Stroke victims in the Highlands have been hit badly by lockdown
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A stroke victim from Inverness has spoken about how the coronavirus lockdown has impacted on her ongoing health battle.
Susan Fraser suffered a massive stroke four years ago which rendered her unable to walk, talk or hear.
She continues to have significant mobility issues and before lockdown was imposed, had been expecting an operation on her foot to help her walk more independently.
She was also in line for a procedure to reduce spasticity in her wrist.
Both appointments were cancelled, however, as a result of the pandemic which also saw her unable to go to the gym as a means of keeping up her strength and mobilising her joints.
Responding to a Stroke Association Scotland survey on the impact of lockdown, she told researchers: “Lockdown has been really difficult.
“I am still learning to walk, and my gym has closed, so I can’t do any exercise or even go for a walk round the block.
“My sister used to take me to the hairdresser once a week, but we can’t do that any more.
“That’s a big thing for me.”
The association is calling for action from government and local health systems to stem a rising tide of demand on services.
Director Andrea Cail said: “Strokes didn’t stop happening because of the pandemic, but some treatments became unavailable, making lockdown even tougher for those living with the debilitating effects of stroke.
“We want to see a new ‘progressive stroke service’ defined and implemented as soon as possible.
“To get the right treatment and care makes the difference between spending days in hospital or months; the right rehabilitation makes the difference between being independent or needing support for the rest of your life.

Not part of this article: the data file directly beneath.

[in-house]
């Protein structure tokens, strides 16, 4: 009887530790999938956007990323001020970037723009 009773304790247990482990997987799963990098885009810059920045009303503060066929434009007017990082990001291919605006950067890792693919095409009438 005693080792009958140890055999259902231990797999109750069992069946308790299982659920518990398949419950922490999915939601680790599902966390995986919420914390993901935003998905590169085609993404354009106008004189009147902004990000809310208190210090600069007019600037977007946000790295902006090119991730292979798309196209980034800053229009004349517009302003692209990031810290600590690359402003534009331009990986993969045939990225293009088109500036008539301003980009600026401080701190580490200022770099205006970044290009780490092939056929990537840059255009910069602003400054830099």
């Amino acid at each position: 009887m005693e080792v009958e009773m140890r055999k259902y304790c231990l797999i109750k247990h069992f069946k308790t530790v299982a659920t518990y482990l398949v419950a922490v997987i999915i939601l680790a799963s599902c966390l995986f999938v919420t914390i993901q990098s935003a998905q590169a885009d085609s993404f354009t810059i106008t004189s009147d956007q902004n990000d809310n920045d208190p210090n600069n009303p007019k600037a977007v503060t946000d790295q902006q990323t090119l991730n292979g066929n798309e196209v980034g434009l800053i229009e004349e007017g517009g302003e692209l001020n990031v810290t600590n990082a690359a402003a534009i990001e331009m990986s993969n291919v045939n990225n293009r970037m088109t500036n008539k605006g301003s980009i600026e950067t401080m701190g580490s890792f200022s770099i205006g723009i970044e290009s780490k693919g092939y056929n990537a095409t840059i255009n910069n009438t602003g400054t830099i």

“This report uncovers a lack of access to treatment across the whole pathway from acute treatment through to rehabilitation and long-term support.
“We are urging the Scottish Government to act now on the commitments outlined in their work plans.We want to see a new ‘progressive stroke service’ defined and implemented as soon as possible. To get the right treatment and care makes the difference between spending days in hospital or months; the right rehabilitation makes the difference between being independent or needing support for the rest of your life.”
More than two thirds of people who responded to the survey reported feeling more anxious or depressed during the pandemic, and 72 per cent said they were worried more about what the future holds.
Professor Rustam Salman, president of the British Association of Stroke Physicians and professor of clinical neurology at the Edinburgh University, said: “During the pandemic there were significant changes to the way stroke services run.
“Covid-19 impacted everything from the types of treatment available and the urgency in which they can be delivered, to delivering the life-restoring rehabilitation therapies.
“The reduction in both the quantity and quality of rehabilitation available for stroke survivors will make recovery harder, wasting a stroke survivor’s potential and in some may cause another stroke, which could end up being fatal.”